Coronavirus: Scotland Launches Covid-19 Contact Tracing App

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Scottish government makes its Coronavirus contact tracing app (Protect Scotland) live as it tries to slow Covid-19 infections

The Scottish government has launched its ‘Protect Scotland’ Coronavirus contact tracing app, amid a worrying resurgence of the global pandemic.

The ‘Protect Scotland’ app is designed to help Scottish health authorities suppress the spread of coronavirus (Covid-19).

Earlier this month Apple and Alphabet’s Google division had announced a new Covid-19 contact tracing system, without the need for governments to build their own individual apps.

Contact-tracing

The new Apple/Google system is called ‘Exposure Notifications Express’ (ENE), and it allows a public health authority to submit a configuration file to Apple and Google.

The two tech giants will then use that file to set up systems that phone users can opt in to, in order to determine whether they have been near someone who has tested positive for Covid-19.

The global Coronavirus pandemic has seen many governments around the world rolling out their own individual Covid-19 contact tracing apps.

Northern Ireland released its app in July, but the app for England and Wales is still being tested.

Scotland modeled its own app on the Republic of Ireland’s app, called Covid Tracker, developed by a company called NearForm.

Northern Ireland’s app is also based on the NearForm app.

Protect Scotland

And now the country has announced the ‘Protect Scotland’ app has gone live, and is available to download for free via Apple and Google stores.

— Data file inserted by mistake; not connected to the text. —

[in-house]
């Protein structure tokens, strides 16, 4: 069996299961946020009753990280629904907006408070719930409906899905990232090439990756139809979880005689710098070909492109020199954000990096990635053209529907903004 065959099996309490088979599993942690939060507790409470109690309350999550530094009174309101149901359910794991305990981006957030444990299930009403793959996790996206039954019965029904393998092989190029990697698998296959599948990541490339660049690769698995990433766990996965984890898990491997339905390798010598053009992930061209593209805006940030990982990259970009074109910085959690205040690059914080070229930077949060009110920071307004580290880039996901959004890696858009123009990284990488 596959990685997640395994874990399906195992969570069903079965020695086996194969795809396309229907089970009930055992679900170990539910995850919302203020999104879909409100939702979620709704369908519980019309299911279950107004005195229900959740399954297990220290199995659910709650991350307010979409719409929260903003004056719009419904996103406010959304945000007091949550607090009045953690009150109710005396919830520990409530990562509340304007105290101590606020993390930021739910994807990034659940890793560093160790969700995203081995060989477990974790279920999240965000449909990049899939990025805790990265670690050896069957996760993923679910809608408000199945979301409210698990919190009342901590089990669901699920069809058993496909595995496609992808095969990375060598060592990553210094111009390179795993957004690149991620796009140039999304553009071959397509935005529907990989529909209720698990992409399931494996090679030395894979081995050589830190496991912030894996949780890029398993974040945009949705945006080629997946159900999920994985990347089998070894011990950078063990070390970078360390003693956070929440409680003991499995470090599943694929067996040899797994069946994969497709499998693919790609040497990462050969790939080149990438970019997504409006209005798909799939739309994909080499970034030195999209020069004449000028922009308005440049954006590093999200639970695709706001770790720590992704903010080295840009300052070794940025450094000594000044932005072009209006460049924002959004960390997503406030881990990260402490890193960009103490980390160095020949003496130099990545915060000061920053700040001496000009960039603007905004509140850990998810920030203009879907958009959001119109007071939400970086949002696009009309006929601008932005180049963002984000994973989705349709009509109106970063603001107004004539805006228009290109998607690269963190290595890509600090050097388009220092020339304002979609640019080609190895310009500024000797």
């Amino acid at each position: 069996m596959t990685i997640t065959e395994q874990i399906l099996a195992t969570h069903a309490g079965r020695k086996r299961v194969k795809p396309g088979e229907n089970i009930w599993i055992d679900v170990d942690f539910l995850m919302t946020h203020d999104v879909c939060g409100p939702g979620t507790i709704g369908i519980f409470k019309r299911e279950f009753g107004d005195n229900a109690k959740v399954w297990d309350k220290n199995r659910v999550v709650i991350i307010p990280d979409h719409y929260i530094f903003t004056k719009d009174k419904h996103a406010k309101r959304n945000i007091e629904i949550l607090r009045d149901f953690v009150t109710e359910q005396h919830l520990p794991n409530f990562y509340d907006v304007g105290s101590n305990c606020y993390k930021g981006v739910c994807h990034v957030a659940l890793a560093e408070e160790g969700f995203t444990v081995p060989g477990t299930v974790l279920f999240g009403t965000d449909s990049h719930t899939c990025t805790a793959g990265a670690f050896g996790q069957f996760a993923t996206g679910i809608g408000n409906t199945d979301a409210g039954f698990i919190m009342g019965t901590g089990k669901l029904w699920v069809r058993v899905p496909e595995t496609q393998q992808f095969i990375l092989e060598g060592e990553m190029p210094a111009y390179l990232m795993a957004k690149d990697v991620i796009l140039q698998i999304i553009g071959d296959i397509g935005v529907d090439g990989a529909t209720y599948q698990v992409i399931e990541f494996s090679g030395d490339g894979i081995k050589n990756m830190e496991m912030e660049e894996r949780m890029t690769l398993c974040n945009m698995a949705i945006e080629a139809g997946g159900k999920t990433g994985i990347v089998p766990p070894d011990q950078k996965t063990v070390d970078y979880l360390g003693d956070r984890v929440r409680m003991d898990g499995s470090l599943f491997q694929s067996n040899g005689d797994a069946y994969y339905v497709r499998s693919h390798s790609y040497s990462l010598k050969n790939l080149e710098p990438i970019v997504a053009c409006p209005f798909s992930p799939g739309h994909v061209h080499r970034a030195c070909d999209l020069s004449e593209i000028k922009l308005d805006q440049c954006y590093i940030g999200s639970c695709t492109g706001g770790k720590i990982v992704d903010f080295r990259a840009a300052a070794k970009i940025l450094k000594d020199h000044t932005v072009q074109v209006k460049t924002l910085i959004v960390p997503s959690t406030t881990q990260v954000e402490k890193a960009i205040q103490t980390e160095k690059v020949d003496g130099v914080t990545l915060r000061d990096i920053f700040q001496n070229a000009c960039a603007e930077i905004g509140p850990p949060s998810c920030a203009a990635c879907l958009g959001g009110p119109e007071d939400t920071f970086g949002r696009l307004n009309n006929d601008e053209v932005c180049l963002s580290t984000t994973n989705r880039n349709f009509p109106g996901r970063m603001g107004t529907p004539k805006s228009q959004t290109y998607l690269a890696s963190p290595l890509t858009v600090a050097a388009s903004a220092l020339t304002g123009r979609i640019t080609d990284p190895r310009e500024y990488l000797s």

The app’s release is also supported by a dedicated Protect Scotland website, and the idea is that the app is an extra tool complementing existing person-to-person contact tracing which remains the main component of NHS Scotland’s Test and Protect system.

The Scottish government said that people’s privacy will be protected as the app uses Bluetooth technology to anonymously alert users if they have been in close contact with someone who has tested positive for Covid-19, and advises them to self-isolate.

Users of the app who test positive will still get a call from a contact tracer to confirm their details and who they have been in close contact with.

It seems the app does not store details on an individual or their location but uses encrypted, anonymised codes exchanged between smartphones to determine all close contacts.

“The launch of the app is a welcome development which will offer an additional level of protection – supporting NHS Scotland’s Test and Protect system as it works to drive down the spread of Covid-19 across the country,” said First Minister Nicola Sturgeon.

“I would encourage everyone to download the free app if they have a compatible smartphone, and help slow the spread of Covid-19. This will support the work of NHS Scotland and has the potential to help avoid local lockdowns,” said Sturgeon.

“The more people who download and use the app, the more effective it can be in helping to make connections that may otherwise have been missed,” said Sturgeon. This will allow people to self-isolate quickly if they are exposed to the virus, reducing the risk of them infecting others.

And NearForm’s boss confirmed the app was developed using open source technology.

“We’re delighted to partner with NHS Scotland on the Protect Scotland app which puts power in citizens’ pockets to join the fight against Covid-19,” said Cian Ó Maidín, CEO NearForm.

“This open source technology was built with privacy and data protection at its core and, through anonymous keys, allows Scottish citizens to engage, protect each other and break transmission chains,” said Ó Maidín.

“The Scottish Government has taken a great approach, using open source software, that has been peer reviewed and rolled out successfully in Ireland and Northern Ireland,” he added.

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Author: Tom Jowitt
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